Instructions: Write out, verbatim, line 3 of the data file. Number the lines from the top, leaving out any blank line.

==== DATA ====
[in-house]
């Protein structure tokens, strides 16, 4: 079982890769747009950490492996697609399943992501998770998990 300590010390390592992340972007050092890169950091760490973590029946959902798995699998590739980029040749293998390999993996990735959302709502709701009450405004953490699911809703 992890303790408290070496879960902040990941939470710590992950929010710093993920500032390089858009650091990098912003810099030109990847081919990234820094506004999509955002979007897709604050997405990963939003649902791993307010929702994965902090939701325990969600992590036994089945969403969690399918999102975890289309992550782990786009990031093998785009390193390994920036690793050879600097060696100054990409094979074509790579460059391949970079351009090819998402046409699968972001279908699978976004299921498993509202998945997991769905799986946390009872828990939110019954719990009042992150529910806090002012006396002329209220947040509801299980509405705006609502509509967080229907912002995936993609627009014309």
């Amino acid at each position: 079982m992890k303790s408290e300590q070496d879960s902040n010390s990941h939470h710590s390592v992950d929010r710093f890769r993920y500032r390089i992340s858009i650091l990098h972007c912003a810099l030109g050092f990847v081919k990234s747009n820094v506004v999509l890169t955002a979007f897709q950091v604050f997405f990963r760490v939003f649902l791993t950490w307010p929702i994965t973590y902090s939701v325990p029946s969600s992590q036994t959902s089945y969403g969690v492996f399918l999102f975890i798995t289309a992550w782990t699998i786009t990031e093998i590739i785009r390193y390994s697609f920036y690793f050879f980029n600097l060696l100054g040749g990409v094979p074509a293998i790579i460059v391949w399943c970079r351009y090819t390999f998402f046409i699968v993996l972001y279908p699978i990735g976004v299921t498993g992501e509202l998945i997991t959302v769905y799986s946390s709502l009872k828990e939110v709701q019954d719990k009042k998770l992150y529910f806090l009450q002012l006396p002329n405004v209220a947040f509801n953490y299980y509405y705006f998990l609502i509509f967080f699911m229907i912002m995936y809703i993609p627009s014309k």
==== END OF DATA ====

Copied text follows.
């Amino acid at each position: 079982m992890k303790s408290e300590q070496d879960s902040n010390s990941h939470h710590s390592v992950d929010r710093f890769r993920y500032r390089i992340s858009i650091l990098h972007c912003a810099l030109g050092f990847v081919k990234s747009n820094v506004v999509l890169t955002a979007f897709q950091v604050f997405f990963r760490v939003f649902l791993t950490w307010p929702i994965t973590y902090s939701v325990p029946s969600s992590q036994t959902s089945y969403g969690v492996f399918l999102f975890i798995t289309a992550w782990t699998i786009t990031e093998i590739i785009r390193y390994s697609f920036y690793f050879f980029n600097l060696l100054g040749g990409v094979p074509a293998i790579i460059v391949w399943c970079r351009y090819t390999f998402f046409i699968v993996l972001y279908p699978i990735g976004v299921t498993g992501e509202l998945i997991t959302v769905y799986s946390s709502l009872k828990e939110v709701q019954d719990k009042k998770l992150y529910f806090l009450q002012l006396p002329n405004v209220a947040f509801n953490y299980y509405y705006f998990l609502i509509f967080f699911m229907i912002m995936y809703i993609p627009s014309k």